Ambivalent as I may be about that 10% of adoptions, I am 100% certain that I’m unhappy with the way adoption is trivialized in our culture. More and more, news items about adoption treat the adoptive family as more a foster family or babysitting entity. The”real” mother will look for her “lost” child in time and, when she does, those “nice” adoptive parents will back off.  more…

Adoption: Culturally Persecuted?

I recently read an interesting post on the Lilith site. For those of you who are not familiar with Lilith, it’s a magazine with a demographic of Jewish feminists. I’m not sure I exactly fit, but I am Jewish and I am an adoptive mom, so I figure I’m close enough.

The piece, Are Adoptive Families Culturally Persecuted?, by Tara Bognar, covers Bognar’s experience at a daylong symposium about adoption. Specifically, Bognar reflects on the keynote speech given by Dr. Debora Spar, President of Barnard College. read more…

Shabbat 03/09/13

Shabbat CandlesSpring break is coming up for my college son! It will be good to have him home. He’s not quite into the “Jewish thing” as he calls it. It seems he’s decided to observe the phases of the moon. No. I kid you not. While he’s here, he’ll augment his moon gazing with some Jewish tradition.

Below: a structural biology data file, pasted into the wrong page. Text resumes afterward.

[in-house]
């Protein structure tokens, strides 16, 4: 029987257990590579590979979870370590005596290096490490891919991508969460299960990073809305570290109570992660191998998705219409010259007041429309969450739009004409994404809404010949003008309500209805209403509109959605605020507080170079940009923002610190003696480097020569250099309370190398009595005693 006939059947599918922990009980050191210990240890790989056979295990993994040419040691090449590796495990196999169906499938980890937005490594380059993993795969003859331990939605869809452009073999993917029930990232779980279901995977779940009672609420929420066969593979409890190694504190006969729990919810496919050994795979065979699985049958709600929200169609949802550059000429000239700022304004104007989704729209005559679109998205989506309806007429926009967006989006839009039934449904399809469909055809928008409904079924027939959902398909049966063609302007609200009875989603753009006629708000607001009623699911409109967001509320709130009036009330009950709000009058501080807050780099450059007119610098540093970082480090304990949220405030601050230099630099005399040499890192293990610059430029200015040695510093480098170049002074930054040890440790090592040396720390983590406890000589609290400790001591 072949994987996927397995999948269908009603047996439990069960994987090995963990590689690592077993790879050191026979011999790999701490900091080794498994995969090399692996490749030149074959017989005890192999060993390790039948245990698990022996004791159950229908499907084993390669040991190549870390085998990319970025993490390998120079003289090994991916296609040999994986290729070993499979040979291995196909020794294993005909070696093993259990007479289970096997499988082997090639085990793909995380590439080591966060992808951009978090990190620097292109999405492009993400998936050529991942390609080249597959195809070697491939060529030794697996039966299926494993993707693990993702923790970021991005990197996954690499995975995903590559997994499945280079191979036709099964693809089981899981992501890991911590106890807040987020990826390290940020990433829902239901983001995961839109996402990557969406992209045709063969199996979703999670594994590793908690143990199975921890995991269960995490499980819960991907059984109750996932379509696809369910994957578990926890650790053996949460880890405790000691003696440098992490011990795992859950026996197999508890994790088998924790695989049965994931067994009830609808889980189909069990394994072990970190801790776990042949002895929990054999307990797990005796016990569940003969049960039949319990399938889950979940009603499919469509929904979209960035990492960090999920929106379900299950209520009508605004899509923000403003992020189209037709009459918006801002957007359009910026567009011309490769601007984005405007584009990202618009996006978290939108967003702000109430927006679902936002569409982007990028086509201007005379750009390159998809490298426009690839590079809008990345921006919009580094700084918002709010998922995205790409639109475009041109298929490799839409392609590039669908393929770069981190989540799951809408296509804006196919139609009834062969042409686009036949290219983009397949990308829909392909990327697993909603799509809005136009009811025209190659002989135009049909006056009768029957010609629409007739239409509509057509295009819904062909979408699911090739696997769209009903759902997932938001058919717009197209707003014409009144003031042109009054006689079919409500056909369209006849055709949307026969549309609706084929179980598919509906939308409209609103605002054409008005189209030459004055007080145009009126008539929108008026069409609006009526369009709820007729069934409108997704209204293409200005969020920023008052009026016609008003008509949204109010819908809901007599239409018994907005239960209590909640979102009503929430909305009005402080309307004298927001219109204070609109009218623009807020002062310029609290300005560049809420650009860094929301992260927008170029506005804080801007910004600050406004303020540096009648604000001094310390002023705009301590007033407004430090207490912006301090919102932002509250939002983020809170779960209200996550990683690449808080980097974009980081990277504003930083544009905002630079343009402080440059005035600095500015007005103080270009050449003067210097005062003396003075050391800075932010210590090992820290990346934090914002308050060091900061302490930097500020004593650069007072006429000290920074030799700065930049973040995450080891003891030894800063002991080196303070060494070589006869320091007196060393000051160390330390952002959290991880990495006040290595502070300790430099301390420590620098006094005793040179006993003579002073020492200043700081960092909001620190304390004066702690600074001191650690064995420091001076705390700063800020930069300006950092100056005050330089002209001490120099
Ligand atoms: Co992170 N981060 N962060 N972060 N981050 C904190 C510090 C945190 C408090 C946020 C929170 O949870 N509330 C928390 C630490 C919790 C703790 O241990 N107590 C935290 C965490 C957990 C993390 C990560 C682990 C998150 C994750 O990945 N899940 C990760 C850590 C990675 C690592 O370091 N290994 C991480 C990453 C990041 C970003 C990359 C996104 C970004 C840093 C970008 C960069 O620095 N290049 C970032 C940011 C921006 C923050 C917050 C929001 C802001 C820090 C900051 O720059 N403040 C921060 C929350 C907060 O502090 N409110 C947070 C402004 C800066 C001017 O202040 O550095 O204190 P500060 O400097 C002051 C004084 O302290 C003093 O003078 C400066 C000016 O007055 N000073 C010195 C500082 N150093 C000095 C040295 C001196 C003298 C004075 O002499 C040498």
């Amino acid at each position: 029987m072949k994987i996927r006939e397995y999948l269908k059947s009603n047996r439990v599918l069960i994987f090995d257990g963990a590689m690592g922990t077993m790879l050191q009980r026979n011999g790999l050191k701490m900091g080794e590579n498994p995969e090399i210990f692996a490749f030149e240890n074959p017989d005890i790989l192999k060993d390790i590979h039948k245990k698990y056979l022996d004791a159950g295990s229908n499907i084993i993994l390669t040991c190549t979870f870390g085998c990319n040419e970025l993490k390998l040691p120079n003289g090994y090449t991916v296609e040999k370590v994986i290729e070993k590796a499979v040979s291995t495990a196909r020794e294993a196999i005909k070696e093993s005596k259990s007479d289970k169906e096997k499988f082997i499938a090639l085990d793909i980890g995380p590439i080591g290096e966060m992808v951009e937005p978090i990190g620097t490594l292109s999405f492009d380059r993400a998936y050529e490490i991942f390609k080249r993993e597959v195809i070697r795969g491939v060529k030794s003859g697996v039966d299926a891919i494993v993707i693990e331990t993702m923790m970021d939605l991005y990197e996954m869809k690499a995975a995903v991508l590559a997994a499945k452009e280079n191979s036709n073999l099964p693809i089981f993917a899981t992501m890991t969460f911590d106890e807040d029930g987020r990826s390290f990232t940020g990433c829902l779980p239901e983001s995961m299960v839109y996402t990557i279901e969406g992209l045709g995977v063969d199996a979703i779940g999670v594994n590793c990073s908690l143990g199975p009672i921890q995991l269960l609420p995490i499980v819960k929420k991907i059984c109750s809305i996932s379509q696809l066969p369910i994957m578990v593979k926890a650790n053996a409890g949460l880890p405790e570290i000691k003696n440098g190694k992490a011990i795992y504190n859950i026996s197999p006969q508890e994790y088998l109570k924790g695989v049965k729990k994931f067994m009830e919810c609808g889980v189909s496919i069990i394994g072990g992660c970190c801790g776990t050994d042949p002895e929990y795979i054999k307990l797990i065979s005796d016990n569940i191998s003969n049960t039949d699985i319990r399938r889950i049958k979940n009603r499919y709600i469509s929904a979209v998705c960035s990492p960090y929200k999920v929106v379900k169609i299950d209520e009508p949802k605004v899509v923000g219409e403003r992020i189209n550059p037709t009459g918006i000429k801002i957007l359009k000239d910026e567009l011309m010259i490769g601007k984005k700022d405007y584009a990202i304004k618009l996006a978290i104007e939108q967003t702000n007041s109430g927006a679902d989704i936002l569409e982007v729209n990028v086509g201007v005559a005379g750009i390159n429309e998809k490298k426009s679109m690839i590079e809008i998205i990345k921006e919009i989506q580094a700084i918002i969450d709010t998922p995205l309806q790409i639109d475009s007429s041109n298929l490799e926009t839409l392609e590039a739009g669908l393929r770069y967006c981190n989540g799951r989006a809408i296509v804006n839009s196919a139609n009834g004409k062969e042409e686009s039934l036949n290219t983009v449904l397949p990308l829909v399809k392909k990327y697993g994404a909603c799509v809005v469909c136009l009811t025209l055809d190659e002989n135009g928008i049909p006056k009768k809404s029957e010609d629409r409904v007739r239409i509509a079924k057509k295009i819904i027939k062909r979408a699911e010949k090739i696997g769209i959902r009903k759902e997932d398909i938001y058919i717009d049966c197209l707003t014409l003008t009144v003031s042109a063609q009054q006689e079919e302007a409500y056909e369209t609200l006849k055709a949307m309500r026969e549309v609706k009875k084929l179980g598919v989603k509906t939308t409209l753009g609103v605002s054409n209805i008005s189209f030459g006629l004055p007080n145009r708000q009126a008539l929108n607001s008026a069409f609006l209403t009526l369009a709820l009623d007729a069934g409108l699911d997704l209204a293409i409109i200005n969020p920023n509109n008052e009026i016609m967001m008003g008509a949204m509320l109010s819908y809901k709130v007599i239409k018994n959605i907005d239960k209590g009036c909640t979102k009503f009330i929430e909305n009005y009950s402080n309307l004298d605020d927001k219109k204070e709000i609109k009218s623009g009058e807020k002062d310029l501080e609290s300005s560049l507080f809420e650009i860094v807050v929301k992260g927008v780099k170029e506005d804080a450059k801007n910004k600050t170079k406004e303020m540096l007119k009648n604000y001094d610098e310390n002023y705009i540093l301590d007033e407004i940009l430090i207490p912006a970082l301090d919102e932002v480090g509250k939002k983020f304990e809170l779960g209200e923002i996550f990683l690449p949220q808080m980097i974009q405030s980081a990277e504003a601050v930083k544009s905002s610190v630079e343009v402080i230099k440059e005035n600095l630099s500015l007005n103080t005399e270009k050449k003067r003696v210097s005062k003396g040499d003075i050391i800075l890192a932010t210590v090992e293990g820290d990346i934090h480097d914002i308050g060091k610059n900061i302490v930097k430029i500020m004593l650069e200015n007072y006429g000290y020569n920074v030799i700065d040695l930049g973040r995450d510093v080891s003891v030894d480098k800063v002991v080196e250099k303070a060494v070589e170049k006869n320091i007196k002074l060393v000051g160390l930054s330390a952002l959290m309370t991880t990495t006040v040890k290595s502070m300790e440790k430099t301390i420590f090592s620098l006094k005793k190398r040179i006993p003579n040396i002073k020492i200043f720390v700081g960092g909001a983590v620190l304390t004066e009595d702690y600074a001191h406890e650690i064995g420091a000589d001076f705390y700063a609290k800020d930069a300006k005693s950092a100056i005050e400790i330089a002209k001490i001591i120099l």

Passover is coming up. There’s plenty to do to prepare. It would be nice if everyone were here for the entire holiday, but college-boy will return for at least one Seder.

For Shabbat this evening we’ll discuss what it means to create family traditions. How do we decide which to keep? How do we decide what to do? Why is it important?

Shabbat Shalom!

Related Posts:
Keeping Shabbat

Your Slip is Showing: B’nai Mitzvah Prep

These are the things that no one has probably thought to tell you about preparing for a Bar or Bat Mitzvah in the Reform movement. You’ll be glad to know them. Believe me.

  1. Your child is going to freak out. It’s possible he/she will swear it’s too hard, too complicated, not worth it… Your child will not be the last child to do this. He/She is certainly not the first. I know this as a fact. Stay calm, listen, and cuddle as needed.
  2. Read more